There are few moments in modern lives where we’re in a situation where we can truly stop, breathe and live in the moment, appreciating our surroundings, our emotions and our being as they are. This middle ground between the reactionary and outward focus we usually project on the world and the inward thinking and grounding of meditation is hard to achieve; but always worth it.

It’s very easy to set aside the time for yourself, be it an hour for a yoga class, twenty minutes for a bubble bath or thirty seconds for some breaths, but only do so with the focus of somehow ‘improving’ yourself. Yet your whole life need not fit into the two categories of ‘dealing with stuff’ or ‘making stuff better’ and indeed the former is only dealt with most efficiently when you are whole, you are healthy, you are of sound mind and you are able best to support others. Realistically, if you’re struggling to take time out for yourself without forcing either the time itself or an end result, you’re doing it wrong – but we’ve all been there.

To negate this feeling of “I should be relaxed and like, finding myself, right now” and not gaining

anything from it, instead stop. Breathe. Clear your head. And drink in what’s around you. This could be on a walk around a park, in the garden, or even just looking outside as you open your curtains to the day ahead. There’s no need to put a time limit on it, and no need to set a goal. Just breathe and observe, and if you can, clear yourhead.

We all make time in our diaries for appointments, coffee dates and errands. Yet how many time slots do you set aside for ‘stopping, staring, breathing, doing nothing’? Likely, none. Try it. Even if your calendar inevitably fills up with other things, someone insists they can only see you at this time and other jobs run over, keep this time slot for stopping, staring and breathing. And do it. You can leave your head, your mental anguish, your stress and your priorities aside, just for this short sharp burst of time. Walk away, and breathe.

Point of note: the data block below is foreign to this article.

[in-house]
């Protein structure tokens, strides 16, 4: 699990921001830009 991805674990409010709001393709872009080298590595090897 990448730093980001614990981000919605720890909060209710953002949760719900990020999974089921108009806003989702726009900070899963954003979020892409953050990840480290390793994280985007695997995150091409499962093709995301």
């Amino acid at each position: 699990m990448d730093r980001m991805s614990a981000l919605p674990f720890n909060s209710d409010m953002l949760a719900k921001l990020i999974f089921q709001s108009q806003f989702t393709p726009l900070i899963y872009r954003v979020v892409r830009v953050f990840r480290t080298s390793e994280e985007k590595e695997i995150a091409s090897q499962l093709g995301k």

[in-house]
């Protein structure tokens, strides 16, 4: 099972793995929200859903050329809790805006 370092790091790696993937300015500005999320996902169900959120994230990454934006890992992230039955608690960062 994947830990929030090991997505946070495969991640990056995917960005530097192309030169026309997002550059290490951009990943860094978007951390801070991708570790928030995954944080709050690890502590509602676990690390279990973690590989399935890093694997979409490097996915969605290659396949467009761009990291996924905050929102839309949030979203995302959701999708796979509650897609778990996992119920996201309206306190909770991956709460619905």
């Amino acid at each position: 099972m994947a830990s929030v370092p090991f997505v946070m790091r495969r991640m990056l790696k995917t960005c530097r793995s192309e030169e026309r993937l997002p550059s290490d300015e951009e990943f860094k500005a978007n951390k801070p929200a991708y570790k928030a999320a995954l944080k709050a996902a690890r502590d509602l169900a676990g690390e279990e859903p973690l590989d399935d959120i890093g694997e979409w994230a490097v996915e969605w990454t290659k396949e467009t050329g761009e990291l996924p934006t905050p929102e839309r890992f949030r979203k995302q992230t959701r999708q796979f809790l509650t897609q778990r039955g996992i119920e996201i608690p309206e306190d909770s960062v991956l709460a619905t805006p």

Intentionally adding in time for self-care in your day can be as simple as marking it as ‘busy’ (you need not share with others what you’re busy doing, if you’d prefer not to) and keeping it non-negotiable. This time is sacred, and just as important as your meetings and errands and assignments. If others are likely to see your diary, write ‘closed for renovations’ or even ‘renewal in progress’! Every human needs some time out – and becomes as a better human as a result of actually taking it.

Taking time out of your busy day/week/month/life is important, but there’s really no need to focus on filling that time with an improvement activity; particularly if you haven’t found an activity that feels right for you. There’s no need to force it! Pause time is just as important and as valuable as self-care motions are. It gives you the opportunity to recalibrate, balance yourself and become refreshed, reinvigorated and ready… for anything. Your mental, physical and spiritual health can all benefit from pausing and breathing – with no Instagram-worthy yoga poses, meditation chants or smoothie recipes required.

Doing what’s right for you, when it’s right for you, with what you have and the situation or

circumstances you’re in will always be more beneficial to you than pushing something that doesn’t come naturally. Give yourself permission to be you, to do you, and to enjoy you. Finding your grounding amongst your surroundings – whatever they may be – is a blessing, and one we can all enjoy.

Carina Lawson is the founder of Ponderlily, a UK-based brand that creates beautiful, environmentally-conscious planners for mindful living. For more information about Ponderlily please visit